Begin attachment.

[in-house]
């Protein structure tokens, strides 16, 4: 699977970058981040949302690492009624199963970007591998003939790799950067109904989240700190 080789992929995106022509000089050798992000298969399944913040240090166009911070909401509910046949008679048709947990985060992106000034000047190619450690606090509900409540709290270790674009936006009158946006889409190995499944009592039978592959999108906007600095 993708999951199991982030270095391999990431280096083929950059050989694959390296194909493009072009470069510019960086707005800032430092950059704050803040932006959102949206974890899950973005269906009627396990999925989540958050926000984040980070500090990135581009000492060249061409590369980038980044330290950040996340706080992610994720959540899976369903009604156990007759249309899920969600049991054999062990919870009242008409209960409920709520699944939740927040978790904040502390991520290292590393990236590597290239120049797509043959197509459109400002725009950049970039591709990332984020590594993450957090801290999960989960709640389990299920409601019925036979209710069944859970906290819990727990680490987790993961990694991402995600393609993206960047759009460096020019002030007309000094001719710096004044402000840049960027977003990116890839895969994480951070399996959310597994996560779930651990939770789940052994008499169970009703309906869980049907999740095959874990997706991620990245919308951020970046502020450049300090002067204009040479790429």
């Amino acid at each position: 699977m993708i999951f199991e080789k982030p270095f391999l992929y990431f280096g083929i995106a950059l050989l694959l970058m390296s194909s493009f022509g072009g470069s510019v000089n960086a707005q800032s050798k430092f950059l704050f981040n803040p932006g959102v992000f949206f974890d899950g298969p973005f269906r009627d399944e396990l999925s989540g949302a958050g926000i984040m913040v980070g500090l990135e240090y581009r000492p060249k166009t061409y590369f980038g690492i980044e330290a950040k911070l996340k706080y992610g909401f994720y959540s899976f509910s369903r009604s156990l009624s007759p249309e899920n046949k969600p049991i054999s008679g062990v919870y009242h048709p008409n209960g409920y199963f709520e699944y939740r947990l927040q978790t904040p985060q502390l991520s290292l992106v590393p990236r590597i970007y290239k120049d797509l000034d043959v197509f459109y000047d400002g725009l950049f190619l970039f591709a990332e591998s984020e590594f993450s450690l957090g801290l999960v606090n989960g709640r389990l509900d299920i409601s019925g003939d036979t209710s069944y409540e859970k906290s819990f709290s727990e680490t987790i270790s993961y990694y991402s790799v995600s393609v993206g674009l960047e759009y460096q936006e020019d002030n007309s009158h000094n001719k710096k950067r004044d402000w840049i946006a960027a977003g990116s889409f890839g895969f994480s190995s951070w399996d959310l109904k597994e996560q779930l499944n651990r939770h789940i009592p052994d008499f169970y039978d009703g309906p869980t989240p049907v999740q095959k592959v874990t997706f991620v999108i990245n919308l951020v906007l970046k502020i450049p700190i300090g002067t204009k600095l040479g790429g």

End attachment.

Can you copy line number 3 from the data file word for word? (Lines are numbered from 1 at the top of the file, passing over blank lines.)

């Amino acid at each position: 699977m993708i999951f199991e080789k982030p270095f391999l992929y990431f280096g083929i995106a950059l050989l694959l970058m390296s194909s493009f022509g072009g470069s510019v000089n960086a707005q800032s050798k430092f950059l704050f981040n803040p932006g959102v992000f949206f974890d899950g298969p973005f269906r009627d399944e396990l999925s989540g949302a958050g926000i984040m913040v980070g500090l990135e240090y581009r000492p060249k166009t061409y590369f980038g690492i980044e330290a950040k911070l996340k706080y992610g909401f994720y959540s899976f509910s369903r009604s156990l009624s007759p249309e899920n046949k969600p049991i054999s008679g062990v919870y009242h048709p008409n209960g409920y199963f709520e699944y939740r947990l927040q978790t904040p985060q502390l991520s290292l992106v590393p990236r590597i970007y290239k120049d797509l000034d043959v197509f459109y000047d400002g725009l950049f190619l970039f591709a990332e591998s984020e590594f993450s450690l957090g801290l999960v606090n989960g709640r389990l509900d299920i409601s019925g003939d036979t209710s069944y409540e859970k906290s819990f709290s727990e680490t987790i270790s993961y990694y991402s790799v995600s393609v993206g674009l960047e759009y460096q936006e020019d002030n007309s009158h000094n001719k710096k950067r004044d402000w840049i946006a960027a977003g990116s889409f890839g895969f994480s190995s951070w399996d959310l109904k597994e996560q779930l499944n651990r939770h789940i009592p052994d008499f169970y039978d009703g309906p869980t989240p049907v999740q095959k592959v874990t997706f991620v999108i990245n919308l951020v906007l970046k502020i450049p700190i300090g002067t204009k600095l040479g790429g």